Matadero Madrid center for contemporary creation
Maggie O’Farrell in conversation with Begoña Gómez Urzaiz
After distancing herself from the contemporary fiction and indeed the non-fiction of her early books, it is in the past that Maggie O'Farrell has found the material with which to tell the stories that really interest her. First with the highly acclaimed Hamnet (Libros del Asteroide, 2021) in which she set her sights on William Shakespeare's son, who died at the age of 11, and then in The Marriage Portrait (Libros del Asteroide, 2023), which revolves around Lucrezia de Medici, the Duchess of Ferrara, who died in 1561, at the age of 15. Rarely does her descriptive, free-flowing and luminous writing allow the reader's mind to wander, which makes her not only an author who has earned critical acclaim, but also one able to captivate readers of all kinds. Although her creative process entails exhaustive documentation, it always remains subordinate to the story, as the Argentinian author Mariana Enríquez points out: “What makes O'Farrell's novels so interesting is her ability to constantly change tack or to take the most unexpected angle; although her style is lyrical and delicate, it can be direct and heart-rending if necessary; her attention to detail is the product of an obvious depth of research that is nevertheless conveyed with great naturalness on the page”.
Maggie O’Farrell (Coleraine, Northern Ireland, 1972) is the author of Hamnet (Libros del Asteroide, 2021), winner of the Women's Prize for Fiction 2020, and of the memoir I Am, I Am, I Am (Libros del Asteroide, 2019), both Sunday Times bestsellers. Her other novels include After You’d Gone (Tinder Press, 2000) The Distance Between Us (Headline, 2005), which won the Somerset Maugham Award, The Vanishing Act Of Esme Lennox (Salamandra, 2007), The Hand That First Held Mine (Libros del Asteroide, 2010), which won the Costa de Novela Award in 2010, Instructions For A Heatwave (Salamandra, 2013) and This Must Be the Place (Libros del Asteroide, 2016). Her latest book, The Marriage Portrait (Libros del Asteroide, 2023), has been translated into more than 25 languages. She has also written two books for children and she is a Fellow of the Royal Society of Literature.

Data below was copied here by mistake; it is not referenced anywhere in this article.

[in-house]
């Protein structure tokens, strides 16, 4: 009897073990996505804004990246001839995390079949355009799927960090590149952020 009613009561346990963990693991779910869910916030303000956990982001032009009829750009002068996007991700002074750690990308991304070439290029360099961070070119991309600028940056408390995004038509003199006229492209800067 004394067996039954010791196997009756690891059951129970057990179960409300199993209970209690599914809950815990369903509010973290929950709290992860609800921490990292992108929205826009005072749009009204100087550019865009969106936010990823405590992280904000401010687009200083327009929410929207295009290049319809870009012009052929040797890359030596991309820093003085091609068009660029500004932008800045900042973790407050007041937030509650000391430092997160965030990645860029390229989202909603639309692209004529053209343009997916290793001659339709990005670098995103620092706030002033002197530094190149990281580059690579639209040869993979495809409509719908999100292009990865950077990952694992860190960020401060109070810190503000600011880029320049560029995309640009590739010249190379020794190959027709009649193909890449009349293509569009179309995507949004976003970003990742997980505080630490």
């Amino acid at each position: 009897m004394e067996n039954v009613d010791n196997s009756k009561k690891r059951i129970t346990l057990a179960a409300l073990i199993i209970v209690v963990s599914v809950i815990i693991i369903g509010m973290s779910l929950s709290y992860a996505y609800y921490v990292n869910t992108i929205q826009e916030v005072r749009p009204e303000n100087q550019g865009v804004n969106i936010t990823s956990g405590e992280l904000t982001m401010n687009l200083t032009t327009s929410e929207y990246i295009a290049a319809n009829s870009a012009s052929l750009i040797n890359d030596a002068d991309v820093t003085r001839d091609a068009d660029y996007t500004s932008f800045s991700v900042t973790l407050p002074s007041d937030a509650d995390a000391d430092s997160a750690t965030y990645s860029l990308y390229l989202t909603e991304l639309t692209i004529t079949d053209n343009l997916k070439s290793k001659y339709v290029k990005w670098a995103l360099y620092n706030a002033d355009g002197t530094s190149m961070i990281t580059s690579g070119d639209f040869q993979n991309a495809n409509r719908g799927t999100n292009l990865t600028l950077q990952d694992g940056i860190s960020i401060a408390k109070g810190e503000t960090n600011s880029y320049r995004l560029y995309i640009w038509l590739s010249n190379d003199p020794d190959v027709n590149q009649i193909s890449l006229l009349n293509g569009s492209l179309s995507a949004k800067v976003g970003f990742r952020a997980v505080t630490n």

Begoña Gómez Urzaiz (Tarragona, 1980) is a journalist and writer. She is a regular contributor to such media as El País, La Vanguardia, RTVE and RAC1. She has published The Ones that Abandon (Las abandonadoras) (Destino, 2022), a personal essay on motherhood, creation and guilt. She has also coordinated the collective book The Neo-rancid. Against the Perils of Nostalgia (Neorrancios. Contra los peligros de la nostalgia) (Península, 2022). She is a member of the teaching staff for the UAB’s master’s degree in Literary Journalism.
With the collaboration of Libros del Asteroide and the British Council
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